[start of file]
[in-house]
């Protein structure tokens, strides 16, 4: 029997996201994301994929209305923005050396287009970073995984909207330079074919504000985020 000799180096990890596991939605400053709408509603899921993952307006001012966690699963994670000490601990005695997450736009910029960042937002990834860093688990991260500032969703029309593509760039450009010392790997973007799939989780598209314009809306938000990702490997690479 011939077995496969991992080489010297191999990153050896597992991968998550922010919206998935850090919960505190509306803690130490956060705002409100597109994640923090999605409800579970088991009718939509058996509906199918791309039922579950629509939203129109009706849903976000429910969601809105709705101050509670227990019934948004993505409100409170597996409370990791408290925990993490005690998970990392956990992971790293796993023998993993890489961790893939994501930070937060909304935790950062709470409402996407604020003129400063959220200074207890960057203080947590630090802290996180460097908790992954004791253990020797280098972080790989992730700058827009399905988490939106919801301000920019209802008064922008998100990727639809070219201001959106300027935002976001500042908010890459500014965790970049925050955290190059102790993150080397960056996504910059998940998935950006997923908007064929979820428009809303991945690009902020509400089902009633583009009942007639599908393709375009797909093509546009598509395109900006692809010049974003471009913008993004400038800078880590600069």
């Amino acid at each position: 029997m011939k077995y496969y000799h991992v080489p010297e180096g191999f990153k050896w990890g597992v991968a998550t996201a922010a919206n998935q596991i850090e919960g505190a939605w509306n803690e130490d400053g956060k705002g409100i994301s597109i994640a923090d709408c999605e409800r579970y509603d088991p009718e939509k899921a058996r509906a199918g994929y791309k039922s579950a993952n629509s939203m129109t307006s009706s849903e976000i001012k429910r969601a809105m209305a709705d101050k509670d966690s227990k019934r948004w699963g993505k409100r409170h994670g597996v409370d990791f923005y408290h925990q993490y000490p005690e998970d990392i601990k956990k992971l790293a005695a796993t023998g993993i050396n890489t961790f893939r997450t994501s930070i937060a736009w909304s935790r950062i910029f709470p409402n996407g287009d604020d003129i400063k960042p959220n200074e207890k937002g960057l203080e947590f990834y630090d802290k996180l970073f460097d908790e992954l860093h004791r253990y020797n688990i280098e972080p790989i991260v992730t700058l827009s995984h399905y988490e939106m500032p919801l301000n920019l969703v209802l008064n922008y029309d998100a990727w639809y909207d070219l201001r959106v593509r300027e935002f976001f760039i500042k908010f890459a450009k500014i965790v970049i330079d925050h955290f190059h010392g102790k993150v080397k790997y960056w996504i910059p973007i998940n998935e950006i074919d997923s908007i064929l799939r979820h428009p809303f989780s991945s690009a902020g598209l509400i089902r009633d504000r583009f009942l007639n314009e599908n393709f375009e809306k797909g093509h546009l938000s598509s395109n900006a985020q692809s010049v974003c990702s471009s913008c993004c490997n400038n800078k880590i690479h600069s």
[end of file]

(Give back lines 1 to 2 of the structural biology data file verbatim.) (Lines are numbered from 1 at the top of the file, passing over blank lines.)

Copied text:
[in-house]
């Protein structure tokens, strides 16, 4: 029997996201994301994929209305923005050396287009970073995984909207330079074919504000985020 000799180096990890596991939605400053709408509603899921993952307006001012966690699963994670000490601990005695997450736009910029960042937002990834860093688990991260500032969703029309593509760039450009010392790997973007799939989780598209314009809306938000990702490997690479 011939077995496969991992080489010297191999990153050896597992991968998550922010919206998935850090919960505190509306803690130490956060705002409100597109994640923090999605409800579970088991009718939509058996509906199918791309039922579950629509939203129109009706849903976000429910969601809105709705101050509670227990019934948004993505409100409170597996409370990791408290925990993490005690998970990392956990992971790293796993023998993993890489961790893939994501930070937060909304935790950062709470409402996407604020003129400063959220200074207890960057203080947590630090802290996180460097908790992954004791253990020797280098972080790989992730700058827009399905988490939106919801301000920019209802008064922008998100990727639809070219201001959106300027935002976001500042908010890459500014965790970049925050955290190059102790993150080397960056996504910059998940998935950006997923908007064929979820428009809303991945690009902020509400089902009633583009009942007639599908393709375009797909093509546009598509395109900006692809010049974003471009913008993004400038800078880590600069």